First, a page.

TellTale often comes under fire for the fact that the choices you make while playing their various stories do not really have a major impact on the overall outcome of the narrative, and generally that is fine because the stories are crafted over numerous episodes and you have a feeling that they do matter even if it is only on a very small scale. Unfortunately, with the shorter stories contained neatly within one episode the choices you make really are exposed as moot. They really feel outdated and pointless during A Portal to Mystery and serve only to keep you focused so that you don’t miss the timer count down on one of the choices. It’s a shame that they have been exposed so much in this episode because I really felt in the first few episodes that the decisions I made reflected in a different experience; the choice to side with Axel for example took me to Boomtown, rather than Redstonia with Olivia, the choice to save Gabriel or Petra feels like it has implications for later episodes in the tale of the Wither Storm, but here they don’t have any impact at all and that is a shame. The story feels like it is happening regardless of whether you participate in it or not, and that isn’t how I want to feel when playing one of TellTale games.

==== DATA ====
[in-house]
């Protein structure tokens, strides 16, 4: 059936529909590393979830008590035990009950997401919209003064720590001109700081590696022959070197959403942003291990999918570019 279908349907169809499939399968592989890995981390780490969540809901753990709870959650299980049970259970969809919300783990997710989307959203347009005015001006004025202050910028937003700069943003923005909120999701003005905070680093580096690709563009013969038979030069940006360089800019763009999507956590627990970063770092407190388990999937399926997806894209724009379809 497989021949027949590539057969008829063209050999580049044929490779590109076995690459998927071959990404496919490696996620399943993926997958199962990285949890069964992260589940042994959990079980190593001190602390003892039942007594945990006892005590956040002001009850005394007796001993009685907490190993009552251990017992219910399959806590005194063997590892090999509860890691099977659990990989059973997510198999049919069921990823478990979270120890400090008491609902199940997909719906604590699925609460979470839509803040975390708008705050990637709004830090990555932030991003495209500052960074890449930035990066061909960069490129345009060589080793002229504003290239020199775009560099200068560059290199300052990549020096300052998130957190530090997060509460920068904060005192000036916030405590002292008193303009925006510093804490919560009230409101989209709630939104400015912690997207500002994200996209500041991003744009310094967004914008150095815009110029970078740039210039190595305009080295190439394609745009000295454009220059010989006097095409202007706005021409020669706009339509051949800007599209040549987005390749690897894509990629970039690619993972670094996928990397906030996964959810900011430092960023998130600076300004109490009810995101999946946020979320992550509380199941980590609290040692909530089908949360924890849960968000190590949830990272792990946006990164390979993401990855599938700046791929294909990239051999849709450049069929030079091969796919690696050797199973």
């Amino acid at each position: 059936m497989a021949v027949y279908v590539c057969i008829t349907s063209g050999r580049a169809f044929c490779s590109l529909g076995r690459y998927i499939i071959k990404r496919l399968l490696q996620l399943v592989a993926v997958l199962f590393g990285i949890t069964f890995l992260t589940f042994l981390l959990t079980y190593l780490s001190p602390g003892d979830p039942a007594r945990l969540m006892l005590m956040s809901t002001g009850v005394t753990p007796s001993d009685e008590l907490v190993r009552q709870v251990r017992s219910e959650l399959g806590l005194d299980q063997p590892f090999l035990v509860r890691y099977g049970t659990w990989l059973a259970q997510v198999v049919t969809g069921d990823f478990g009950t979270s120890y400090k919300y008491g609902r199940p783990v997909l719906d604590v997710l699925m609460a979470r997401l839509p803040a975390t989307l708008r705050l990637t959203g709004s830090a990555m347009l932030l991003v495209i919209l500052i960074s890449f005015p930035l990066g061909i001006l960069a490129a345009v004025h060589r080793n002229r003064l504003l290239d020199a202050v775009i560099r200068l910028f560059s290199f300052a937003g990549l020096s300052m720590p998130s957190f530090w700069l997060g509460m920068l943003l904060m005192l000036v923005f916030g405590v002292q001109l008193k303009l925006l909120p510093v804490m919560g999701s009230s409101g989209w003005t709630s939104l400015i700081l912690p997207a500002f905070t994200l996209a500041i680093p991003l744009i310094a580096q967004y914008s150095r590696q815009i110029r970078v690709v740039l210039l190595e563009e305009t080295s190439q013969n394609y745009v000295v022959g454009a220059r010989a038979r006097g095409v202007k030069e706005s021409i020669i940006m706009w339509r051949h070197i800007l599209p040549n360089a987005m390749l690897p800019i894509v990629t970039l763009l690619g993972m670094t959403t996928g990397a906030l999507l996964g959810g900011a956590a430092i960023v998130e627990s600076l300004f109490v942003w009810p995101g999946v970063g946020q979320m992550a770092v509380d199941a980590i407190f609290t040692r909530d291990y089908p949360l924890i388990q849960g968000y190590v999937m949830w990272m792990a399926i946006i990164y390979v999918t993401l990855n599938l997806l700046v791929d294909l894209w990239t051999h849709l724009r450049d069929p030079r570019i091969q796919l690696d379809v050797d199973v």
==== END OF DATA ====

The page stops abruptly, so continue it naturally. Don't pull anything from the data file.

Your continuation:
Minecraft: Story Mode - Episode Six: A Portal to Mystery Review

There are positives for A Portal to Mystery, the whodunit murder mystery is very engaging and the twists and turns meant that I had a few suspects in mind. I was kept guessing who the culprit was right up to the end reveal. The story also leads us neatly around various parts of the mansion with some fun building and light problem solving to do. Overall though, I am starting to feel that the lack of any real serious threat for Jesse and his or her band of friends means these episodes are starting to become a bit lacklustre as there is no real drive to continue to see what happens next. Even the next episode reveal didn’t show much in the way of further peril and adventure for our team. I also miss Axel and Olivia.

A disappointing episode then for a series that has been good fun so far. I felt that the introduction of the fan element detracted a great deal from the episode as a whole, but as I have mentioned in reviews for earlier episodes, I worry that I’m no longer the intended audience for this series. Minecraft has a young and very passionate community (I’m a huge fan of the game) and I’m fairly confident that those fans will adore this episode with their favourite YouTube stars playing pivotal roles. But the self-contained story lines are starting to show the cracks in TellTale’s model of storytelling, which I’m not sure is a good thing.

Review code provided by Telltale Games.

If you’re buying Minecraft: Story Mode, use these links to support us:

Pin It

Positives

Another well contained story
Intriguing whodunit

Negatives

Too much fan service
If you aren't familiar with the YouTube personalities this will lose you.
Very little humour compared to other episodes

Editor Rating
 
Our Score
6.0

SCORE OUT OF TEN
6.0


In Short
 

A Portal to Mystery is a disappointing episode. While the story itself is fun, there is too much emphasis on the YouTube personalities that only fans of them will appreciate.